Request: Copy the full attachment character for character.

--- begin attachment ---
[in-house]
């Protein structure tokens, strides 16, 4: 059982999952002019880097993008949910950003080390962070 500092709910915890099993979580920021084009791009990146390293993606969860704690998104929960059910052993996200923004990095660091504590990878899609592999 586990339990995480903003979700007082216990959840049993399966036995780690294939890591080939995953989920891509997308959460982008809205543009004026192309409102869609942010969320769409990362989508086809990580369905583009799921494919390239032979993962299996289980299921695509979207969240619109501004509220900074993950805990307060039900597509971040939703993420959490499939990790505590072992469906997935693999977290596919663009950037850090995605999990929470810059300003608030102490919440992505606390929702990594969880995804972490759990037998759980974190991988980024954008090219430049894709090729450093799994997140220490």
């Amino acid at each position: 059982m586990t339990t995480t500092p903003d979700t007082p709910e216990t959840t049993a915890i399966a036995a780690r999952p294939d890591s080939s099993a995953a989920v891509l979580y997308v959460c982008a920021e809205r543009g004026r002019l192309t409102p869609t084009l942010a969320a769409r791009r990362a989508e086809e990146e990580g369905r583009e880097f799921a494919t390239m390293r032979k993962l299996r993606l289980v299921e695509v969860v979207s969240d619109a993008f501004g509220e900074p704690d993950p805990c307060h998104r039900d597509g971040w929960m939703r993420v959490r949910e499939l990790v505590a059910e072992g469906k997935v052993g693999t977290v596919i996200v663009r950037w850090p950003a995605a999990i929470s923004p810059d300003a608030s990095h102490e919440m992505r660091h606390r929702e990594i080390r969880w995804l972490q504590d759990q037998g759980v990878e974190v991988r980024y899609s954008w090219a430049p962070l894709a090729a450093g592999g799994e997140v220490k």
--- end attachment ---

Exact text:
[in-house]
């Protein structure tokens, strides 16, 4: 059982999952002019880097993008949910950003080390962070 500092709910915890099993979580920021084009791009990146390293993606969860704690998104929960059910052993996200923004990095660091504590990878899609592999 586990339990995480903003979700007082216990959840049993399966036995780690294939890591080939995953989920891509997308959460982008809205543009004026192309409102869609942010969320769409990362989508086809990580369905583009799921494919390239032979993962299996289980299921695509979207969240619109501004509220900074993950805990307060039900597509971040939703993420959490499939990790505590072992469906997935693999977290596919663009950037850090995605999990929470810059300003608030102490919440992505606390929702990594969880995804972490759990037998759980974190991988980024954008090219430049894709090729450093799994997140220490």
């Amino acid at each position: 059982m586990t339990t995480t500092p903003d979700t007082p709910e216990t959840t049993a915890i399966a036995a780690r999952p294939d890591s080939s099993a995953a989920v891509l979580y997308v959460c982008a920021e809205r543009g004026r002019l192309t409102p869609t084009l942010a969320a769409r791009r990362a989508e086809e990146e990580g369905r583009e880097f799921a494919t390239m390293r032979k993962l299996r993606l289980v299921e695509v969860v979207s969240d619109a993008f501004g509220e900074p704690d993950p805990c307060h998104r039900d597509g971040w929960m939703r993420v959490r949910e499939l990790v505590a059910e072992g469906k997935v052993g693999t977290v596919i996200v663009r950037w850090p950003a995605a999990i929470s923004p810059d300003a608030s990095h102490e919440m992505r660091h606390r929702e990594i080390r969880w995804l972490q504590d759990q037998g759980v990878e974190v991988r980024y899609s954008w090219a430049p962070l894709a090729a450093g592999g799994e997140v220490k």